If you like mysteries set in Wisconsin, tryDeath Stalks Door County by Patricia Skalka, the first in the Dave Cubiak series. Cubiak was a Chicago cop who became a park ranger at Peninsula State Park after his wife and daughter were killed in an accident. He is still grieving, feeling guilty, and drinking too much. This is a not a cozy mystery even though the author does a good job of describing the beauty and ambience of Door County.
Nantucket is known as an island of the privileged class, or so most of us think. It has its share of unique individuals, some with old money, some with new money, and some with no money at all. In Nantucket Sawbuck, author Steven Axelrod reveals scandal and intrigue behind the scenes in one of America’s most exclusive resort towns - all because of the murder of an evil tycoon named Preston Lomax.
Lake of Tears is Mary Logue’s latest mystery set in Pepin County and featuring the character Claire Watkins. This is a good choice for people who like to read books with a Wisconsin connection, and people who like police procedural mysteries. The story is set in autumn as the local people are doing an annual ritual of constructing a Viking boat and setting it on fire. Claire is a deputy sheriff, and her daughter Meg will be going to college soon.
Here is a mystery with a winter setting to pull you through a winter slump. The title of this mystery by Julia Spencer-Fleming comes from the hymn “In the Bleak Midwinter,” and the descriptions of the snow and cold add to the atmosphere of the story. Clare Fergusson is the new priest at St. Alban’s Episcopal Church in the small town of Millers Kill, NY who finds an abandoned infant at the church at the beginning of December. The baby boy has a note saying that his name is Cody and that he should go to Mr. and Mrs.
Shopping for readers this holiday season? The BookCellar at the Fond du Lac Public Library – the city’s only used book store – sells used books, movies, music and magazines for all ages at deep discounts. Most hardcover books are $1, paperbacks and kids’ books are 50 cents.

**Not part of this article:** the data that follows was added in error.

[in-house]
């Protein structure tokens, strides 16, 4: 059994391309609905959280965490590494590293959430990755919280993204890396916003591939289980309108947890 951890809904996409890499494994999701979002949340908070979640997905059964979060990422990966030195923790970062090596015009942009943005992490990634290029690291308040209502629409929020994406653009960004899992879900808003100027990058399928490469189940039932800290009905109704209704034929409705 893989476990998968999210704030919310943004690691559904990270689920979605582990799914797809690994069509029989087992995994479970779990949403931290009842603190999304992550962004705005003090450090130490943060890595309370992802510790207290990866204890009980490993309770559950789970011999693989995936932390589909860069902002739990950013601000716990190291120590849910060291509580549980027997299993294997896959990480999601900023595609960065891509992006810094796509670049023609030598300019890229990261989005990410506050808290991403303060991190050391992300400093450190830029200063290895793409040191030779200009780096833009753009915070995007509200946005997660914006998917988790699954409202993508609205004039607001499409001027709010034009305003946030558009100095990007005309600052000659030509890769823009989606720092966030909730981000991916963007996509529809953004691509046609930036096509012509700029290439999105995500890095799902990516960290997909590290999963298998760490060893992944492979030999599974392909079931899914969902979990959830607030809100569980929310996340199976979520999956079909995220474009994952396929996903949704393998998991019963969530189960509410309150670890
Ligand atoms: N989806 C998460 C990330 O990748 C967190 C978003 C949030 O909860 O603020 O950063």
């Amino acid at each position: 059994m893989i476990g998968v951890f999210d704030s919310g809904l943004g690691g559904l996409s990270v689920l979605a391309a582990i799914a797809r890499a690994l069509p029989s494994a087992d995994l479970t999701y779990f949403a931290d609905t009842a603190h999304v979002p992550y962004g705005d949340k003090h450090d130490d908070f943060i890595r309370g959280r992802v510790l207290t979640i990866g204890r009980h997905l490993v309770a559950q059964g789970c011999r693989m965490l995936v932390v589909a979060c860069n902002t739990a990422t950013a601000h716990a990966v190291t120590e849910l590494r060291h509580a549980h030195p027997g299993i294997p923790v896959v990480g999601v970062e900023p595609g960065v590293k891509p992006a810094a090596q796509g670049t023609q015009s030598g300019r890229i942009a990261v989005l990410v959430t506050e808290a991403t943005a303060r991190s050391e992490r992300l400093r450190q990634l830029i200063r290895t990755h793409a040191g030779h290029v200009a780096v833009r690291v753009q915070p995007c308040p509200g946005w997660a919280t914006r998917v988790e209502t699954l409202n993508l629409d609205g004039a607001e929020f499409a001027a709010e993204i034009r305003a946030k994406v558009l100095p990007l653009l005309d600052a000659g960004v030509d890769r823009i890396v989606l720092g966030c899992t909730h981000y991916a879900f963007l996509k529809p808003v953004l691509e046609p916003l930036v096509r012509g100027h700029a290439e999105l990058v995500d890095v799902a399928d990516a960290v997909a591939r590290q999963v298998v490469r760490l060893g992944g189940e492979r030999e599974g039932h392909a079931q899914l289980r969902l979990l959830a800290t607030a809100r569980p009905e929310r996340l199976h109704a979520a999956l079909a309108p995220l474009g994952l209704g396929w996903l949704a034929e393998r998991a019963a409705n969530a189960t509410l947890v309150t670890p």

In December, two special sales offer even-better deals:
It is hard to believe the month of July is almost over. Much of my summer has been spent reading light, romantic and fun books, but to be good at reader's advisory you have to be willing to read out of your "comfort zone" once in a while. Tell Me by Lisa Jackson is about as opposite of light, romantic and fun as you can get. Both thrilling and terrifying, Jackson's latest takes you on a suspenseful ride filled with both venomous snakes and creepy characters. Reading this one made me want to sleep with the lights on!
Janet Evanovich’s latest Stephanie Plum series book, Takedown Twenty, is due to be published in November. While you wait, try Sophie Littlefield’s Stella Hardesty series. Stella is a middle-aged woman in Missouri who runs a sewing shop and is a vigilante on the side. She was abused by her now deceased husband and is an advocate for other abused women. She has romantic entanglements with Sheriff “Goat” Jones. Although the comedy is darker than in the Evanovich books, there are plenty of quirky characters and humorous situations in Littlefield’s fast-paced series.
A thriller set in Door County. The book starts with a prologue. Ten year old Glory Fischer witnesses a fire that destroys the Bone family house and kills the mother and 2 sons. Daughter Jen survives because she was having a sleep-over with Glory’s older sister Tresa. The story picks up six years later. Mark and Hilary Bradley moved to Door County from the Chicago area. Both are teachers, but Mark’s job was cut after allegations that he had an affair with Tresa. Both say it is not true. Hilary and Mark are vacationing in Florida where Hilary is watching a college dance team competition.
Paranormal explorer Curt Strutz, cast member of the cable show, “Paranormal Generation,” will present an exciting program rich in history, storytelling and personal experiences to set the mood for Halloween. “Visiting the Beyond” will be offered at 6:30 p.m. Monday, October 24, at the Fond du Lac Public Library. The program is recommended for teens and adults.